Medical Residents – Brigham and Women's Hospital, Boston

Brigham and Women's Hospital's Top Value and Reputation

The medical residency program at Brigham and Women's Hospital is extremely keen on providing residents with outstanding clinical training, individualized mentoring, and access to state-of-the-art clinical care and research. Newly graduated medical students should count themselves lucky to attend such a rich medical residency program whose main goal is to train future leaders of medicine.

If you or someone you love finds themselves subject to a disciplinary hearing because of a policy violation, an attorney-advisor can help. Call Lento Law Firm today.

Medical Resident Policies at the Brigham and Women's Hospital

Every medical residency program implements specific standards they expect their residents to follow. The medical profession is one of the only professions where life and death are literally on the line. One mistake could cause the loss of a patient's life. Because of this, medical residents are upheld to incredibly strict standards, both professionally and personally.

Brigham and Women's takes the safety of their patients, staff, and students very seriously. If a student is accused of violating these standards, their conduct will be reviewed to see if they should be sanctioned in some way. At Brigham and Women's hospital, these punishments are called "adverse actions."

Adverse actions include:

  • Revocation or suspension of a right or privilege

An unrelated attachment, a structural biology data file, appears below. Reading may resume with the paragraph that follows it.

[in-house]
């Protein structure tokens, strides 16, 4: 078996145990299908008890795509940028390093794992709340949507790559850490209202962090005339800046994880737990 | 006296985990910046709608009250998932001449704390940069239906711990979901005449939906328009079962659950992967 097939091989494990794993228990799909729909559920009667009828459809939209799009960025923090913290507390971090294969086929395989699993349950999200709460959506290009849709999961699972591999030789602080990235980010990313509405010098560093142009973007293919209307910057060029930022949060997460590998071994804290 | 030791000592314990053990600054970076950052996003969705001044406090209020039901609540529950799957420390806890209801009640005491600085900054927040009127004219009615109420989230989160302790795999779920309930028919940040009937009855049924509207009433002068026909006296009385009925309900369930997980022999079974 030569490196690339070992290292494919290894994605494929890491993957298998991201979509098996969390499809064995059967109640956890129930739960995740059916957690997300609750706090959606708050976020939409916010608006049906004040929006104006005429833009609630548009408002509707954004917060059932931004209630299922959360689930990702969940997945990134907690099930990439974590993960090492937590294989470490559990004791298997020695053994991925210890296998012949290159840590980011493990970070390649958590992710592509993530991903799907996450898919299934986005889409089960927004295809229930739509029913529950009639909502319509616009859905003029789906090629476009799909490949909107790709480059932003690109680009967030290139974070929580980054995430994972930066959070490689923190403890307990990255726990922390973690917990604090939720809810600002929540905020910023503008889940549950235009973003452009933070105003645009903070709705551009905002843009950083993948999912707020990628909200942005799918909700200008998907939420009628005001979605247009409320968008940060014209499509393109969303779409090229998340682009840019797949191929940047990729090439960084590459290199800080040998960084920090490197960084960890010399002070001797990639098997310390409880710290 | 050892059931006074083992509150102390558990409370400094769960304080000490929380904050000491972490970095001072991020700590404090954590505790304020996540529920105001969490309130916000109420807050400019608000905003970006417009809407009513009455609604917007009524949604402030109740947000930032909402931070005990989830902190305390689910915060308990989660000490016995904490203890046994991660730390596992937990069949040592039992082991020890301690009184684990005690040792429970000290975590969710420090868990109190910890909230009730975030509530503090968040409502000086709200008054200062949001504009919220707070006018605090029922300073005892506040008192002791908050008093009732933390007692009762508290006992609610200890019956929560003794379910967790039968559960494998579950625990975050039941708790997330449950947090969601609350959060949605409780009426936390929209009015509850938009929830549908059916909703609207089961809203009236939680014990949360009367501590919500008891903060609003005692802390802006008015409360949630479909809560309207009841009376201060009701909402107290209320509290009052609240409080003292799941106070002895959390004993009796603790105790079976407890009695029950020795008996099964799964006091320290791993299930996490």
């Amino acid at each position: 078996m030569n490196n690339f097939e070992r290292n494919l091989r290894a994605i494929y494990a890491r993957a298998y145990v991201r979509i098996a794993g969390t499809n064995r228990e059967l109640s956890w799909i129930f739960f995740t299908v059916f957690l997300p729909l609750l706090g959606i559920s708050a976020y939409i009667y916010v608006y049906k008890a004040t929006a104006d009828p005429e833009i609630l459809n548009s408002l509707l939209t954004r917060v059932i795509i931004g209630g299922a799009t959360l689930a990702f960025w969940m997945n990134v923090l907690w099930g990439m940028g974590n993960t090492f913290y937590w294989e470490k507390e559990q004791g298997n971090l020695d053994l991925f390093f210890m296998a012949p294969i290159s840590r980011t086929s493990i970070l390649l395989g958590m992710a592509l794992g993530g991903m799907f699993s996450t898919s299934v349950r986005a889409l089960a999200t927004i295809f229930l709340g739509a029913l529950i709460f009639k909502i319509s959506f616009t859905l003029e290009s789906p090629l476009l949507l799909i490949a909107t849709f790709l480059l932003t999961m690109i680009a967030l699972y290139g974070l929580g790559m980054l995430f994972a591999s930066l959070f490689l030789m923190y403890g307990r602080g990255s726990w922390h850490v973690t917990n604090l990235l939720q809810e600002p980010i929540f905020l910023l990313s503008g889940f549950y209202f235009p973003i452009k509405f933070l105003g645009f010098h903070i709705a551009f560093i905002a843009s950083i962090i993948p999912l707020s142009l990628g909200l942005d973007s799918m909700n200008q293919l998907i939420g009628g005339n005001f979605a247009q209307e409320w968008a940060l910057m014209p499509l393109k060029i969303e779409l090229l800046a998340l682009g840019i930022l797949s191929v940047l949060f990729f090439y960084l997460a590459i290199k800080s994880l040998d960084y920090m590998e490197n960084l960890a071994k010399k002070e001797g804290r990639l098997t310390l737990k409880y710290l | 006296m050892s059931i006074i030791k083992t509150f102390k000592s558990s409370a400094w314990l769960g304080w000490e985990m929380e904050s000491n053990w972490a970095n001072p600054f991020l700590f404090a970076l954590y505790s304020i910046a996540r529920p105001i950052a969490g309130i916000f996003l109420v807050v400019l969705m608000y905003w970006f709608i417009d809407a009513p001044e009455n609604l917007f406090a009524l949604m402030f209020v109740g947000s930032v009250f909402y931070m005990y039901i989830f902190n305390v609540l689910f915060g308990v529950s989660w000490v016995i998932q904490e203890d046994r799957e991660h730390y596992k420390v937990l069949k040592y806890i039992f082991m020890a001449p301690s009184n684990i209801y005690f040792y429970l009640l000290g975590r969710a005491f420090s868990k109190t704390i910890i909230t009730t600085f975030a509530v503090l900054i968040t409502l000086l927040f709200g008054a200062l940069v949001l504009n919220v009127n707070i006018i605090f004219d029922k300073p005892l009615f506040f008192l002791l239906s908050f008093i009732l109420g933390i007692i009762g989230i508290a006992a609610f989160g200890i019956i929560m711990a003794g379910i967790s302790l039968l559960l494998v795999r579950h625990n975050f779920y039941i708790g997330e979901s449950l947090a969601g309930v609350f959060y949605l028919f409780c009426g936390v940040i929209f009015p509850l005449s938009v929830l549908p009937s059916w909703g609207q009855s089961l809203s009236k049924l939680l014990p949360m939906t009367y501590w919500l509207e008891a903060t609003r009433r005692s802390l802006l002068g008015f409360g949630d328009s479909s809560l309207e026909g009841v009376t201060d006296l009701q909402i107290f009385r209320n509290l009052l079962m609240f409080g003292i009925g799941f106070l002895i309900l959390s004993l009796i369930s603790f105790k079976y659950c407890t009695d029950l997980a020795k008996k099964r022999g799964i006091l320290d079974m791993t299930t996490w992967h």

• Written reprimand
  • Censure
  • A fine
  • Performing a public service
  • Taking a specific educational course
  • Counseling
  • Monitoring the resident's competence in practicing medicine

Conduct that could incur an adverse action includes the following (this list is not exhaustive):

  • Professional incompetence
  • Harmful conduct
  • Unethical behavior
  • Violating Brigham and Women's bylaws or policies and procedures
  • Misconduct in science
  • Failure to perform required duties

Risks of Violating the Brigham and Women's Medical Resident Policies

As we explained above, medical professionals are held to higher standards than other newly graduated students. If a resident is caught violating the code of conduct in any way, they will be notified of a disciplinary hearing. Medical residents who are unsuccessful in defending themselves will receive an adverse action.

In some truly egregious cases, medical residents can be dismissed from the program at Brigham and Women's Hospital. When this happens, their dreams of becoming a doctor are essentially rushed to a halt. Even students who decide to pursue a residency at another hospital will find it difficult to gain admission after this sanctioning takes place. Sanctions tend to have to be reported on the program application – meaning you will have to rehash the incident in every admissions interview.